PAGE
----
The UpStairs Lounge was once a vibrant gay bar tucked away in New Orleans’ French Quarter. But on June 24, 1973, it was the scene of a deadly arson attack that left 32 people dead and the bar closed forever. Prior to last summer’s Pulse nightclub shooting, which claimed 49 lives, the UpStairs Lounge fire was the deadliest attack on a gay club in U.S. history.
“The View Upstairs” is a new musical that provides a fictional take on this very real tragedy. Writer Max Vernon takes viewers on a journey through the eyes of Wes (Jeremy Pope), a modern-day fashion designer who buys the space where the UpStairs Lounge once stood and uses it for his flagship store. As Wes struggles to build his business and deal with his social media fame, he -- along with the audience -- is transported back to the 1970s. By traveling back in time, he must adjust his modern-day mindset to a different era.
“It’s about someone who thinks they need a following and by the end of the show realize they need a community,” Vernon told NBC Out. “Sometimes we mistake those [social media] followings for community, but it’s not the same thing.”
Vernon, who first heard about the fire while studying pre-AIDS-era gender and sexuality, said he started writing the musical because of the lack of knowledge surrounding the incident among fellow millennials.
“I would ask people in my generation if they had heard about the UpStairs lounge fire, and 95 percent of them didn’t know,” he said.
As Vernon wrote the script and as current events unfolded around him, the focus of “The View UpStairs” started to evolve. Eventually, it became something more than a tribute to the lives lost on the night of the attack.
“I started writing the musical about [UpStairs Lounge] before gay marriage was legalized, before Pulse happened, before Trump was elected, so the show has changed radically over the years,” he explained.
“Pre-Pulse, Wes started out as a character that only knew privilege,” Vernon said. “As the world became more complicated, that character became more complicated, because he started to know oppression.”
Vernon said Wes eventually realizes his relationships are just “transactional,” and he comes to the conclusion that he needs more “transformational” connections.
Director Scott Ebersold agreed, adding that Wes is “forced to put his phone down and deal with what is around him.”
“Wes meets a bunch of different types of unusual characters from all different parts of the gay community, and has a great experience for having met them,” Ebersold added.
The relationships among the powerhouse ensemble cast provide Wes perspective on how he fits into the LGBTQ community. “[The characters] are all at different stages of gay liberation, and that’s why they rub up against each other,” Vernon said.
Wes interacts with a range of bar patrons -- from a hustler to a priest –- who are all struggling with their own journeys. Glimpses of their lives are shown through song and barside conversation, all while serving as a tool for Wes to delve into his own life.
“Bars were very important spaces to find chosen families to mentor you. I wanted a community of people who would never be on stage together if it wasn’t for this show,” Vernon explained.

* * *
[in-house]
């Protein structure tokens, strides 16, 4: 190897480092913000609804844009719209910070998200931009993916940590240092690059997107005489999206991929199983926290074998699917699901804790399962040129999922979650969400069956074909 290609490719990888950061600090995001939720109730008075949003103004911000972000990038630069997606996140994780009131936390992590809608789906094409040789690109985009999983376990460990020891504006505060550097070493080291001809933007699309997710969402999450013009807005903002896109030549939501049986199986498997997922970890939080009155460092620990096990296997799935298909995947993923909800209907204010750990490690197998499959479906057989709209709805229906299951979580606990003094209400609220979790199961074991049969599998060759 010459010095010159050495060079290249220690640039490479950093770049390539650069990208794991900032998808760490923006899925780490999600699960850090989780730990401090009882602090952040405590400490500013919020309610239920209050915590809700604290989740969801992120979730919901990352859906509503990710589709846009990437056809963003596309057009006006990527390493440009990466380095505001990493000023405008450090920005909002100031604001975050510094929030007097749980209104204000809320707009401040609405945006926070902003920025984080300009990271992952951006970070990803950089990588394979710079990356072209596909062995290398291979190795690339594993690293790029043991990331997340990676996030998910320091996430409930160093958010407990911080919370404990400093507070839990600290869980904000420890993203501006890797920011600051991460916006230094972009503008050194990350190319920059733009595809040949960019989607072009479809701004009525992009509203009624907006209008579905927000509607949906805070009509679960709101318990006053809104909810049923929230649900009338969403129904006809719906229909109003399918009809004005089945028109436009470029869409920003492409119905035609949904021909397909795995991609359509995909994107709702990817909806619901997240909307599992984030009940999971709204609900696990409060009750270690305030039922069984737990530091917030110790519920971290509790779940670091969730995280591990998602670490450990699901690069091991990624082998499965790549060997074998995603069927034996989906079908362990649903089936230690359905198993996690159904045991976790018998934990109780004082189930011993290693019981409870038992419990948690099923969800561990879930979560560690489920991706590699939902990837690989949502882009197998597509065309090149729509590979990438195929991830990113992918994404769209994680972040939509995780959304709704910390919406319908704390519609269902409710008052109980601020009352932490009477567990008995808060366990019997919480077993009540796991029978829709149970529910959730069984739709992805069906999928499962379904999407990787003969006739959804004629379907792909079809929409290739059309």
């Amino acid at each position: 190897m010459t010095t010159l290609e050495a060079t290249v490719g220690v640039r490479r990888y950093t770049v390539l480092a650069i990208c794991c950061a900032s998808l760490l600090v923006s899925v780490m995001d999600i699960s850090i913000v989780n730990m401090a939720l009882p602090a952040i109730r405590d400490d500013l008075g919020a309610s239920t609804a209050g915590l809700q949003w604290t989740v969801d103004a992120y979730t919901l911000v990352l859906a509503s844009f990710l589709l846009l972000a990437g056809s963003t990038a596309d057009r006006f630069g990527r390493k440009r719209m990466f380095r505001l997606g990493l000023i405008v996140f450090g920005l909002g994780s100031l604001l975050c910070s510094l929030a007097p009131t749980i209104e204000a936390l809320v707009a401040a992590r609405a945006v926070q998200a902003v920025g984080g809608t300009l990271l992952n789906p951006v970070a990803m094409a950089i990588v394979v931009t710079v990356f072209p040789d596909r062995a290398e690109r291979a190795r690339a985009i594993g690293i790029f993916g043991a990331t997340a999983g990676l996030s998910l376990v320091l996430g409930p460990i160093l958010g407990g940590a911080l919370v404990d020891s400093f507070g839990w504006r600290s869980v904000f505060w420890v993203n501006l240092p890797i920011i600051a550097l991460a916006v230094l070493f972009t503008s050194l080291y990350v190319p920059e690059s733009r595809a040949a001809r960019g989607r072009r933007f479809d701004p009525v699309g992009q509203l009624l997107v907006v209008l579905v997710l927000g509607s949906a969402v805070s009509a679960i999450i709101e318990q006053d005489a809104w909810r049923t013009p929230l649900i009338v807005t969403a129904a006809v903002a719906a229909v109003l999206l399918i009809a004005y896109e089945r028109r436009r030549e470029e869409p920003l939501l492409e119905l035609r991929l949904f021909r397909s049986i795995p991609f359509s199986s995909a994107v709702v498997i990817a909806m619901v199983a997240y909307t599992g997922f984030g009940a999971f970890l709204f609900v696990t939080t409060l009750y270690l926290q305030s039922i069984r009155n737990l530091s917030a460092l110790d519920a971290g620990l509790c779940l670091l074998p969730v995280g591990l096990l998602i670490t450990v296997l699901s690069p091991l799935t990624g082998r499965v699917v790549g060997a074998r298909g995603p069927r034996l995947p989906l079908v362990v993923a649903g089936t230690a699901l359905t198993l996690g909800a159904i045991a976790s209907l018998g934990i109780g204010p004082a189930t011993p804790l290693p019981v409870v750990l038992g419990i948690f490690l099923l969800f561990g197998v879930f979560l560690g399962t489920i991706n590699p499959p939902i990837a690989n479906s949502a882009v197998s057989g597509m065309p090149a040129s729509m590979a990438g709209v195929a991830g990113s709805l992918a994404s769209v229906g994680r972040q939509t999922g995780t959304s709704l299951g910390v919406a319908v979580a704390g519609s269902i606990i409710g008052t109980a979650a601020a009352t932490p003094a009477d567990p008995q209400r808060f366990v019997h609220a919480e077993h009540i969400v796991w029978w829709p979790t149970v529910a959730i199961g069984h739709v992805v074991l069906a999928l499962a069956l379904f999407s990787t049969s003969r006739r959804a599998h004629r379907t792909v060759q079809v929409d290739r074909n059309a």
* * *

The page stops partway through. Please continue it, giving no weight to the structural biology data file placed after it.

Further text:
“With musical theater, you [often] see a lot of people who are the same, and then there is that one weirdo with one exciting number, and then they are gone. But I wanted to make everyone in my show that weirdo,” he added.
Before the show progresses toward the inevitable June 24 fire, Wes begins to feel a sense of hopefulness that community acceptance will lead to a better future. The hopefulness, according to Vernon, is representative of our social and political environment prior to the 2016 election.
“At least in our lives as millennials, we’ve seen the pendulum swing toward things getting better, and now for the first time the pendulum is swinging back, and that’s not new to history,” Vernon explained. “A lot of us are anesthetized, because we have a certain amount of visibility, but you never know what is going to happen, and we have to be united as a community to push the fight forward toward equality.”
The official cause of the UpStairs Lounge fire was never confirmed, and the musical reflects that uncertainty.
“If you read the script, the fire is very abstract,” Vernon said. “The fire starts, and 1973 starts to collapse. The stage is stripped away, and we are back in 2017.”
The connection Wes unexpectedly started to feel toward the gay community was quickly taken away from him by the fire. Through an interaction with a police officer, he emotionally urges the audience to be the catalyst that creates love and acceptance.
“In this time, we as a community need to come together,” Ebersold said. “I think it is very easy to section yourself off into little groups, but it’s better if we try to understand each other.”
“Often, it was tradition [at gay bars] to have a song to end the night, and you would be bonded through that. The real UpStairs Lounge had a song called ‘United We Stand’ by Brotherhood of Man, and they were singing that song 20 minutes before the fire,” Vernon said.
For united we stand
Divided we fall
And if our backs should ever be against the wall
We'll be together, together, you and I
“The View UpStairs” stars Michael Longoria ("Jersey Boys,” “Hairspray”), Frenchie Davis (“Rent,” “American Idol”) and Nathan Lee Graham (“The Wild Party,” “Zoolander”). The musical can be seen at the Lynn Redgrave Theater at Culture Project in New York City until May 21.